Abbotsford voters – or at least a certain chunk of them – could end up playing a key role in who ends up running the country after next week’s election.
Federal races in the city have largely been landslides in recent years, but the first election in the newly created riding of Mission-Matsqui-Fraser Canyon in 2015 led to a narrow win for Liberal Jati Sidhu in the final race to be called across the country.
While a triumph for Sidhu and the Liberals, that single result didn’t have a massive impact on the country as a whole. But this year could be a different story, says Hamish Telford, University of the Fraser Valley political science professor.
The Mission-Matsqui-Fraser Canyon riding is huge, stretching from Ashcroft and Lillooet in the north and south to Mission and Abbotsford. Thousands of Abbotsford residents who live north of Maclure/Upper Maclure and Bateman roads will vote in the riding. And their ballots could also have a profound impact on the future of the country.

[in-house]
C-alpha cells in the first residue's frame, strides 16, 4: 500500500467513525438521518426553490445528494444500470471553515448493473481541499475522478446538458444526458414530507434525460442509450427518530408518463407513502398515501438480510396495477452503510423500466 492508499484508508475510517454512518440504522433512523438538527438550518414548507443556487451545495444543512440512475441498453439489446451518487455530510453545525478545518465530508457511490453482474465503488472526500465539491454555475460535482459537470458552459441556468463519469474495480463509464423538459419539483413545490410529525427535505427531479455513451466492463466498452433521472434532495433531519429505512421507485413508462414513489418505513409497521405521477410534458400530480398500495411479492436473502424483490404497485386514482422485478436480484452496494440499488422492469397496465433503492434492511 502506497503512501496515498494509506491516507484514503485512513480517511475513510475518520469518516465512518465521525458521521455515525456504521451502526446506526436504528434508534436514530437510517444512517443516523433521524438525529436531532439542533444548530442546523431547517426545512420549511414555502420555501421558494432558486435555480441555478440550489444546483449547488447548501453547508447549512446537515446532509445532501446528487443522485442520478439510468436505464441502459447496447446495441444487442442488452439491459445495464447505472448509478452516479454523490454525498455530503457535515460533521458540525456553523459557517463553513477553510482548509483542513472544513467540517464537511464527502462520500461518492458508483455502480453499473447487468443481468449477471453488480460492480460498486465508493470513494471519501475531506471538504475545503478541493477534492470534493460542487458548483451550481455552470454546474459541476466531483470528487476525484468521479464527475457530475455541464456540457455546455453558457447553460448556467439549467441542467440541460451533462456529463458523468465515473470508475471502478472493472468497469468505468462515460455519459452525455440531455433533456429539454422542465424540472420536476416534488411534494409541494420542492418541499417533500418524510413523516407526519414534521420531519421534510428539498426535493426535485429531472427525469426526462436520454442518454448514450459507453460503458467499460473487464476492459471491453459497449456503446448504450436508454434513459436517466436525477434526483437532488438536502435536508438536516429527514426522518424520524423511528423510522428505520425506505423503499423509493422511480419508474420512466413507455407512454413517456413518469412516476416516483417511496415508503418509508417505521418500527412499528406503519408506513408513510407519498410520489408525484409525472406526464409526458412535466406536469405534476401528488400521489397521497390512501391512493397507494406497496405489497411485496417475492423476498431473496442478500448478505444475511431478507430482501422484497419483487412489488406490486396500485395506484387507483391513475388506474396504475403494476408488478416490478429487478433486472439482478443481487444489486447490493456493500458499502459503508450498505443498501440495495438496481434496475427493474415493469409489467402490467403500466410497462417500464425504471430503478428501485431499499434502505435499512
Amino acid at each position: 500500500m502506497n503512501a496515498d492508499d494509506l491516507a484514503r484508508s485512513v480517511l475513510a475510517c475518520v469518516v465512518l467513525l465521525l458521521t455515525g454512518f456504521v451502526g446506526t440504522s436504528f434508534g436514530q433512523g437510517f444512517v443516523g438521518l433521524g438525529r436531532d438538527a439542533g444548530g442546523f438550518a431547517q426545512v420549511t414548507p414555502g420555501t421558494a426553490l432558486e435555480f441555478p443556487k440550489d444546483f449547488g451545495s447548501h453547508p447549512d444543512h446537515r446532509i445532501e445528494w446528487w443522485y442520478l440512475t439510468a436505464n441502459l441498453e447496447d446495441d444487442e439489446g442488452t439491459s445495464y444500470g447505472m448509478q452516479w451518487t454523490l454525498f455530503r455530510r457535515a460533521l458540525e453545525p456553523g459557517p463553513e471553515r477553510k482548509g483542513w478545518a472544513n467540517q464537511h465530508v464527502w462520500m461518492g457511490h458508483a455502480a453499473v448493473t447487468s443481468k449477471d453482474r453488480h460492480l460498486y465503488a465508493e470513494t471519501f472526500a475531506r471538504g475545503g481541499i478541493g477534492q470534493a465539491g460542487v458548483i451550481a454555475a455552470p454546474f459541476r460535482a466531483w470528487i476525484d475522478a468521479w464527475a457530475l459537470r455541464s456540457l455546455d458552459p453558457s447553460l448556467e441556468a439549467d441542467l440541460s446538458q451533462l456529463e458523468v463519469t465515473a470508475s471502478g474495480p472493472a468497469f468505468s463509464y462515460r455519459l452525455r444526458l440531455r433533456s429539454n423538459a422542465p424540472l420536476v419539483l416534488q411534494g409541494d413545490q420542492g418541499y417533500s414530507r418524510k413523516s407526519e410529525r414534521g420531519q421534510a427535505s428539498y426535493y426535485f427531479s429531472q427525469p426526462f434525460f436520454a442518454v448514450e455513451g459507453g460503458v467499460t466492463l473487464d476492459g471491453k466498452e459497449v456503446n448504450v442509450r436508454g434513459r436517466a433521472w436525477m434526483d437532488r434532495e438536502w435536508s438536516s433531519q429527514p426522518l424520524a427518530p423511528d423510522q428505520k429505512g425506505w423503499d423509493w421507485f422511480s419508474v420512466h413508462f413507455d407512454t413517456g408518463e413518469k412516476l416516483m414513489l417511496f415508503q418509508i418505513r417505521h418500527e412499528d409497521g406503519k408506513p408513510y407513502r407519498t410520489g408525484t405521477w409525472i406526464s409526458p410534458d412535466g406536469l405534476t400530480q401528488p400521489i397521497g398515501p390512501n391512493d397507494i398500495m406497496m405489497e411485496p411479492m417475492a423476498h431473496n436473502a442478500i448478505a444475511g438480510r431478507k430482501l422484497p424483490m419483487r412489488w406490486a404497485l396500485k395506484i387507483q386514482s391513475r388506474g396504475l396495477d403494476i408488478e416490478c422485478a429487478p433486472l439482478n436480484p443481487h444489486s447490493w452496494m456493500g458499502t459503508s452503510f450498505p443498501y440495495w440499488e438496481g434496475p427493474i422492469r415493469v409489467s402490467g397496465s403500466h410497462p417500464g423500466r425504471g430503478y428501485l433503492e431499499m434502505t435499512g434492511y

Current polls suggest that the possibility of a Parliamentary “mess” is possible after all the votes are counted Monday. With the Greens and the NDP polling strongly, and neither the Liberals nor the Conservatives pulling away from the other, a minority Parliament seems the most likely outcome. And it’s possible that just a few seats could determine who has enough power to form the next government.
“B.C. could be a determining factor in the final outcome, tilting the balance one way or the other,” Telford told The News. “I think that Mission-Matsqui-Fraser Canyon is a seat that’s up for grabs.”
The Conservatives have reason to think the seat is flippable, Telford said. But the Liberals are also campaigning hard – and spending considerably. Sidhu has spent twice as much as all other local candidates combined on Facebook – the only advertising area for which figures are available.
Although Telford said he would personally prefer a clear result from Monday’s vote, he said the political science side of him sees a potential hung Parliament as a “great teaching opportunity.”
He noted that although Canada has a Parliamentary system, its political culture is “essentially presidential,” with elections and voters increasingly focused on the leaders.
He said he spoke at a local school where students suggested that the upcoming election was to elect a prime minister. And Conservative Andrew Scheer said Thursday he thought the party that wins the most seats should get to govern.
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